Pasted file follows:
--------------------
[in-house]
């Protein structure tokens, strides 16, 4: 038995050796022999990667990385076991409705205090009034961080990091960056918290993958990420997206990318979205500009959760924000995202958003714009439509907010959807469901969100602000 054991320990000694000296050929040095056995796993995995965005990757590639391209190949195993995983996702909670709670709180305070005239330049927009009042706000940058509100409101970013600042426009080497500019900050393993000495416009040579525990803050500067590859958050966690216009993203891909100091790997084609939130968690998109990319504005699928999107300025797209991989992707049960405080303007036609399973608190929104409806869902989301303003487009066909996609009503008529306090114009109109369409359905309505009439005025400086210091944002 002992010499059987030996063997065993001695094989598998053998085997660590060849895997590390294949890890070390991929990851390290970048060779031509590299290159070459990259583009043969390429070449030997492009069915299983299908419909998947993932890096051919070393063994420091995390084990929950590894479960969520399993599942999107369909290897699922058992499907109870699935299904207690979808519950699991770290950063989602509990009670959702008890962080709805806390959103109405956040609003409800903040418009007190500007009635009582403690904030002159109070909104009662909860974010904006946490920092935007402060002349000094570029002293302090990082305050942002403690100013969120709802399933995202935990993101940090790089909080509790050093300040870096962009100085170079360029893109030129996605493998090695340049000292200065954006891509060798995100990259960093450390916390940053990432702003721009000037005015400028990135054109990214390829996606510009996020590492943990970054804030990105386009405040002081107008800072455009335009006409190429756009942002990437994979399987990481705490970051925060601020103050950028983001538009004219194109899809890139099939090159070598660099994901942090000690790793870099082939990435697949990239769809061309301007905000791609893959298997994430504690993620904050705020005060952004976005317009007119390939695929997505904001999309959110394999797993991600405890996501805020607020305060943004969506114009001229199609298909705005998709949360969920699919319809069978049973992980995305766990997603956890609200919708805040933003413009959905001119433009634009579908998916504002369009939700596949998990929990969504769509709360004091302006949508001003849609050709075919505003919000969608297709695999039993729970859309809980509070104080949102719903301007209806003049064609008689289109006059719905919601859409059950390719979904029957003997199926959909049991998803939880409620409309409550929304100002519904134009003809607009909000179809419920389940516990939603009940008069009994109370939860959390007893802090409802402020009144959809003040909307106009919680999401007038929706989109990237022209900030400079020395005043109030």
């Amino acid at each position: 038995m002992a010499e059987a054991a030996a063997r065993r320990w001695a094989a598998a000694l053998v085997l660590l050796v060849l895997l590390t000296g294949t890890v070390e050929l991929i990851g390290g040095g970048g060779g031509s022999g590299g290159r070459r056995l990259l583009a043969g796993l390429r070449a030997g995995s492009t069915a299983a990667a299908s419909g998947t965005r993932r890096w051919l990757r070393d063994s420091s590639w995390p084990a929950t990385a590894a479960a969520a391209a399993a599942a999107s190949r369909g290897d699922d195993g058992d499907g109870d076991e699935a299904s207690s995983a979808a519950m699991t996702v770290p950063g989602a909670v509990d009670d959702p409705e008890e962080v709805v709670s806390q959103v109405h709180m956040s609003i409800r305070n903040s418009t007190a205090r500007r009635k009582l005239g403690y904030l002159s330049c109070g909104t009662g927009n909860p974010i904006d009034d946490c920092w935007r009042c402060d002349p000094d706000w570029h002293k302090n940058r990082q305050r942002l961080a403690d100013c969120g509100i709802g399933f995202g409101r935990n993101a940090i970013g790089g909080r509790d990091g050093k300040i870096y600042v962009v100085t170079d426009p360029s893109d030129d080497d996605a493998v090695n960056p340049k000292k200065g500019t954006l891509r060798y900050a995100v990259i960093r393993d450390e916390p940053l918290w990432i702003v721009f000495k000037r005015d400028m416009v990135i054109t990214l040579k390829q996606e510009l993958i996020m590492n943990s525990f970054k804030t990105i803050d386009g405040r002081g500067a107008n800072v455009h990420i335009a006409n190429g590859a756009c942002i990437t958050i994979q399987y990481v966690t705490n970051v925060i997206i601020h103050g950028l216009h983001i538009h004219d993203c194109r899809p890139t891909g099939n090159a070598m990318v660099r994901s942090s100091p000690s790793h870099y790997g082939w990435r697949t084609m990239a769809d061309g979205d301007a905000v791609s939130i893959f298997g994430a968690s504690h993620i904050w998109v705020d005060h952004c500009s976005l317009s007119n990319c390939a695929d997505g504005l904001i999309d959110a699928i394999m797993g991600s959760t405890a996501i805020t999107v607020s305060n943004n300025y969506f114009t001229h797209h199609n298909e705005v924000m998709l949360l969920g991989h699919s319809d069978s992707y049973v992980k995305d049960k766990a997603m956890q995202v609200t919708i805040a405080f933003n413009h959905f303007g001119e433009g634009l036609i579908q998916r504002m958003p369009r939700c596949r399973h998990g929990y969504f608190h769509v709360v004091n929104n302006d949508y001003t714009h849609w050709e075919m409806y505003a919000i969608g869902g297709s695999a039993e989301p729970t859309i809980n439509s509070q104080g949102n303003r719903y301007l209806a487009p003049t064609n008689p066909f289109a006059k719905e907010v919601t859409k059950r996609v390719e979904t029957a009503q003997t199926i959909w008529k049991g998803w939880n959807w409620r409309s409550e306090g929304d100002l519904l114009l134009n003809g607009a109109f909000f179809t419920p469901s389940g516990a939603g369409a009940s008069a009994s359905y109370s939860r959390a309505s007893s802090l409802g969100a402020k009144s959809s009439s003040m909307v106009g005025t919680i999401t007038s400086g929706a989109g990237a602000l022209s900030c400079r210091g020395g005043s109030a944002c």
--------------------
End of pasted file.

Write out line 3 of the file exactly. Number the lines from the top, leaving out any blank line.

């Amino acid at each position: 038995m002992a010499e059987a054991a030996a063997r065993r320990w001695a094989a598998a000694l053998v085997l660590l050796v060849l895997l590390t000296g294949t890890v070390e050929l991929i990851g390290g040095g970048g060779g031509s022999g590299g290159r070459r056995l990259l583009a043969g796993l390429r070449a030997g995995s492009t069915a299983a990667a299908s419909g998947t965005r993932r890096w051919l990757r070393d063994s420091s590639w995390p084990a929950t990385a590894a479960a969520a391209a399993a599942a999107s190949r369909g290897d699922d195993g058992d499907g109870d076991e699935a299904s207690s995983a979808a519950m699991t996702v770290p950063g989602a909670v509990d009670d959702p409705e008890e962080v709805v709670s806390q959103v109405h709180m956040s609003i409800r305070n903040s418009t007190a205090r500007r009635k009582l005239g403690y904030l002159s330049c109070g909104t009662g927009n909860p974010i904006d009034d946490c920092w935007r009042c402060d002349p000094d706000w570029h002293k302090n940058r990082q305050r942002l961080a403690d100013c969120g509100i709802g399933f995202g409101r935990n993101a940090i970013g790089g909080r509790d990091g050093k300040i870096y600042v962009v100085t170079d426009p360029s893109d030129d080497d996605a493998v090695n960056p340049k000292k200065g500019t954006l891509r060798y900050a995100v990259i960093r393993d450390e916390p940053l918290w990432i702003v721009f000495k000037r005015d400028m416009v990135i054109t990214l040579k390829q996606e510009l993958i996020m590492n943990s525990f970054k804030t990105i803050d386009g405040r002081g500067a107008n800072v455009h990420i335009a006409n190429g590859a756009c942002i990437t958050i994979q399987y990481v966690t705490n970051v925060i997206i601020h103050g950028l216009h983001i538009h004219d993203c194109r899809p890139t891909g099939n090159a070598m990318v660099r994901s942090s100091p000690s790793h870099y790997g082939w990435r697949t084609m990239a769809d061309g979205d301007a905000v791609s939130i893959f298997g994430a968690s504690h993620i904050w998109v705020d005060h952004c500009s976005l317009s007119n990319c390939a695929d997505g504005l904001i999309d959110a699928i394999m797993g991600s959760t405890a996501i805020t999107v607020s305060n943004n300025y969506f114009t001229h797209h199609n298909e705005v924000m998709l949360l969920g991989h699919s319809d069978s992707y049973v992980k995305d049960k766990a997603m956890q995202v609200t919708i805040a405080f933003n413009h959905f303007g001119e433009g634009l036609i579908q998916r504002m958003p369009r939700c596949r399973h998990g929990y969504f608190h769509v709360v004091n929104n302006d949508y001003t714009h849609w050709e075919m409806y505003a919000i969608g869902g297709s695999a039993e989301p729970t859309i809980n439509s509070q104080g949102n303003r719903y301007l209806a487009p003049t064609n008689p066909f289109a006059k719905e907010v919601t859409k059950r996609v390719e979904t029957a009503q003997t199926i959909w008529k049991g998803w939880n959807w409620r409309s409550e306090g929304d100002l519904l114009l134009n003809g607009a109109f909000f179809t419920p469901s389940g516990a939603g369409a009940s008069a009994s359905y109370s939860r959390a309505s007893s802090l409802g969100a402020k009144s959809s009439s003040m909307v106009g005025t919680i999401t007038s400086g929706a989109g990237a602000l022209s900030c400079r210091g020395g005043s109030a944002c």